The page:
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Light Controlled Modulation of Gene Expression by Chemical Optoepigenetic Probes

View Article: PubMed Central - PubMed

ABSTRACT

Epigenetic gene regulation is a dynamic process orchestrated by chromatin-modifying enzymes. Many of these master regulators exert their function through covalent modification of DNA and histone proteins. Aberrant epigenetic processes have been implicated in the pathophysiology of multiple human diseases. Small-molecule inhibitors have been essential to advancing our understanding of the underlying molecular mechanisms of epigenetic processes. However, the resolution offered by small molecules is often insufficient to manipulate epigenetic processes with high spatio-temporal control. Here, we present a novel and generalizable approach, referred to as ‘Chemo-Optical Modulation of Epigenetically-regulated Transcription’ (COMET), enabling high-resolution, optical control of epigenetic mechanisms based on photochromic inhibitors of human histone deacetylases using visible light. COMET probes may translate into novel therapeutic strategies for diseases where conditional and selective epigenome modulation is required.

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Characterization of COMET-mediated gene expression signatures in human cellsBG14 induces a light dose and compound concentration-dependent change in gene transcription in MCF-7 cells that is highly correlated with the gene expression signature of class I HDAC inhibitors. Specific examples of light-dependent up- and down-regulation of the HDAC inhibitor responsive landmark genes PAK1 (a) and CDK2 (b) in the presence of varying concentrations of BG14 and varying light exposure (no light, 250ms/750ms on/off, 750ms/250ms on/off (470 nm, 8.5 mW/cm2, 1 Hz) for 1 6 h. Data points represent values of 4 independent biological replicates. (c) Heat map of top 100 up- and down- regulated transcripts (landmark and inferred genes) that were specifically modulated by BG14 in light-dependent fashion. No meaningful transcriptional changes were observed by BG14 treatment alone or by light in the absence of inhibitor (control, 1 μM, 5 μM, 25μM; data represent average of n=4 measurements). (d) Gene Set Enrichment Analysis (GSEA) confirms the strongly correlated transcriptional response of CI-994 and BG14 (25 μM, 470 nm, 8.5 mW/cm2, 1 Hz, 75% duty cycle, 1 6 h). p < 0.001 and FDR q < 0.001 (e) Venn diagram showing the overlap between CI-994 and C60 response genes and BG14 regulated light-dependent “on-target” and light-independent “off-target” genes, respectively.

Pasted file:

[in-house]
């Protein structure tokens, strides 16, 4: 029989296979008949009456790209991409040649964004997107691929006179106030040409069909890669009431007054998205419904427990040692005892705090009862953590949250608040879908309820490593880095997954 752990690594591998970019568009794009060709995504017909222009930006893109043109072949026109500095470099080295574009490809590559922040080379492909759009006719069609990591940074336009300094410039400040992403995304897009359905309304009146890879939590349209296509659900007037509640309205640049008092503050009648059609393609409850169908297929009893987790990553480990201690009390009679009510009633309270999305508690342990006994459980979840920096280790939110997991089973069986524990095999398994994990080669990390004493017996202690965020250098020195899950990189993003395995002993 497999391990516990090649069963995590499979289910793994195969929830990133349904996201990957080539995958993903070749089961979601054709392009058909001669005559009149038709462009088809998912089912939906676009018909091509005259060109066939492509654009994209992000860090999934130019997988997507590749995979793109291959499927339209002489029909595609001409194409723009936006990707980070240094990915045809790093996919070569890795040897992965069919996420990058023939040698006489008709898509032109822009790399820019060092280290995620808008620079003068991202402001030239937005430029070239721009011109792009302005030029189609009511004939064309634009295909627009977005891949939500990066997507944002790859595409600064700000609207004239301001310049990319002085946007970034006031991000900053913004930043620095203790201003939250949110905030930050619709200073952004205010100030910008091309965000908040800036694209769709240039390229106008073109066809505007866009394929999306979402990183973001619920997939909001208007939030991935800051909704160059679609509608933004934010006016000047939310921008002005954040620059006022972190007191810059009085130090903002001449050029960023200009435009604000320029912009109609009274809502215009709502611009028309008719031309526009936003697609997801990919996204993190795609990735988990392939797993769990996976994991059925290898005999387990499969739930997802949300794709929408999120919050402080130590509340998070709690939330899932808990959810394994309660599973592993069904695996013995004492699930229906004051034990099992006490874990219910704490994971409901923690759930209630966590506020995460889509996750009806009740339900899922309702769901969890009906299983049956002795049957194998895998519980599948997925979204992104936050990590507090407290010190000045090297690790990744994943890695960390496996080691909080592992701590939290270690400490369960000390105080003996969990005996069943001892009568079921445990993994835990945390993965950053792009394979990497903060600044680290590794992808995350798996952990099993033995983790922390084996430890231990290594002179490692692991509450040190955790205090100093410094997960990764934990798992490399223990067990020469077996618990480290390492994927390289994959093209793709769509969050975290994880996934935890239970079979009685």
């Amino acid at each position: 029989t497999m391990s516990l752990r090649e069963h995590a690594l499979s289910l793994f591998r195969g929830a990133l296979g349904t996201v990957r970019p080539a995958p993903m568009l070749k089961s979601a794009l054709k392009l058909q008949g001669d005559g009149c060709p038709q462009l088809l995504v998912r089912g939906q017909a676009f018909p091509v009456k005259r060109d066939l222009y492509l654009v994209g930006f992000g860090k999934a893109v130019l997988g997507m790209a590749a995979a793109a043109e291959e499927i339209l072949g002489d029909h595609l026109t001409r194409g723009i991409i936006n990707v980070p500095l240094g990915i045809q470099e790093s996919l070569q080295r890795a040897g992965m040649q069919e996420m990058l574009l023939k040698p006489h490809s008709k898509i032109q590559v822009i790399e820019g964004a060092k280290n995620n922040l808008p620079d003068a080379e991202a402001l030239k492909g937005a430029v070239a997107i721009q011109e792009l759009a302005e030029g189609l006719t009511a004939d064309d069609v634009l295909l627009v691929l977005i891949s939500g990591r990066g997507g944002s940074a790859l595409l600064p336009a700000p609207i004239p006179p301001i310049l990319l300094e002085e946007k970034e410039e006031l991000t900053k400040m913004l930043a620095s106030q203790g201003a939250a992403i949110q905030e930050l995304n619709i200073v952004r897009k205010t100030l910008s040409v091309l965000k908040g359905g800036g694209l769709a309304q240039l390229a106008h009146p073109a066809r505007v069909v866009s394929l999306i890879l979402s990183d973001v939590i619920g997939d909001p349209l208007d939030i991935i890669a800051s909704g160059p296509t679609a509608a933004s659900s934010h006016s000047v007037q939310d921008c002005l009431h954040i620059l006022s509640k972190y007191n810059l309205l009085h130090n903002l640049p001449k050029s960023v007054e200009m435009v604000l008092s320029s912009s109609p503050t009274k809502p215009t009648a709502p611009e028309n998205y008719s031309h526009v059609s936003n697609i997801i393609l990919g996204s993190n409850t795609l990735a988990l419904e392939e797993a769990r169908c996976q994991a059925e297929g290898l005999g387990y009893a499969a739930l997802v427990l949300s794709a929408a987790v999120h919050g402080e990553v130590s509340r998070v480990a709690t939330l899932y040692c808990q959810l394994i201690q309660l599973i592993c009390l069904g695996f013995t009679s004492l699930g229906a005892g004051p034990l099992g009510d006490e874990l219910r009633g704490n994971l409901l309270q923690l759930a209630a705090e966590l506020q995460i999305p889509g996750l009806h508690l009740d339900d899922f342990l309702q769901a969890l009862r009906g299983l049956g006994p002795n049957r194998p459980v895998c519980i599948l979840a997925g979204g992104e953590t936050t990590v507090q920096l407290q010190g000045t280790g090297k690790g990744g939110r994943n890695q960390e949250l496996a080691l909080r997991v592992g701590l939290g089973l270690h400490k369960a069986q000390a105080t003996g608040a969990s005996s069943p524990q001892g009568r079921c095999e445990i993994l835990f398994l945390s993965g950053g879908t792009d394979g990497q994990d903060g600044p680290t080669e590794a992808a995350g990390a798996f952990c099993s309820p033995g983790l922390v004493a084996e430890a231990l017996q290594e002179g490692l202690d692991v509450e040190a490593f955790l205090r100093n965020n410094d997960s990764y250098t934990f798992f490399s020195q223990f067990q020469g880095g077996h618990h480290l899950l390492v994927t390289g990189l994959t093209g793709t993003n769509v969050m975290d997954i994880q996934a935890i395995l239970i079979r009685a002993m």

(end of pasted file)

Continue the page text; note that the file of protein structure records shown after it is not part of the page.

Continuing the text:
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Figure 5: Characterization of COMET-mediated gene expression signatures in human cellsBG14 induces a light dose and compound concentration-dependent change in gene transcription in MCF-7 cells that is highly correlated with the gene expression signature of class I HDAC inhibitors. Specific examples of light-dependent up- and down-regulation of the HDAC inhibitor responsive landmark genes PAK1 (a) and CDK2 (b) in the presence of varying concentrations of BG14 and varying light exposure (no light, 250ms/750ms on/off, 750ms/250ms on/off (470 nm, 8.5 mW/cm2, 1 Hz) for 1 6 h. Data points represent values of 4 independent biological replicates. (c) Heat map of top 100 up- and down- regulated transcripts (landmark and inferred genes) that were specifically modulated by BG14 in light-dependent fashion. No meaningful transcriptional changes were observed by BG14 treatment alone or by light in the absence of inhibitor (control, 1 μM, 5 μM, 25μM; data represent average of n=4 measurements). (d) Gene Set Enrichment Analysis (GSEA) confirms the strongly correlated transcriptional response of CI-994 and BG14 (25 μM, 470 nm, 8.5 mW/cm2, 1 Hz, 75% duty cycle, 1 6 h). p < 0.001 and FDR q < 0.001 (e) Venn diagram showing the overlap between CI-994 and C60 response genes and BG14 regulated light-dependent “on-target” and light-independent “off-target” genes, respectively.

Mentions: Having demonstrated light-dependent control of the acetylation state of the epigenome using COMET probes, we next sought to determine the biological consequence of HDAC inhibition at the level of the transcriptome in comparison to conventional light-independent HDAC inhibitors. To gain quantitative insights into the specific genes regulated by the COMET probes under a wide range of experimental conditions, including variation of compound dose, treatment time, and light exposure, we performed high-throughput gene expression profiling using the L1000 method from Genometry (Genometry, Inc.). The L1000 assay is a novel, high-throughput, multiplexed mRNA expression profiling technique developed as part of the NIH Common Fund supported LINCS project. It is based on the direct measurement of a reduced representation of the transcriptome (978 ‘landmark’ transcripts) and inference of the portion of the transcriptome not explicitly measured using an algorithm trained on tens of thousands of historical microarray-derived gene expression profiles. Eighty invariant transcripts are also explicitly measured to enable scaling and normalization. Specifically, we treated human MCF-7 cells and measured transcriptional changes as a function of compound concentration, light exposure, and treatment duration relative to the reference HDAC inhibitor CI-994. Light treatment alone or treatment with COMET probes in the absence of light had little to no effect on gene expression, while numerous light-dose and compound-concentration dependent transcriptional changes were observed in the presence of light. As expected for HDAC inhibition and consistent with previous reports, BG14 induced both up- and down-regulation of specific transcripts as illustrated by the examples of the directly measured landmark genes PAK1 and CDK2 (Fig. 5a, b).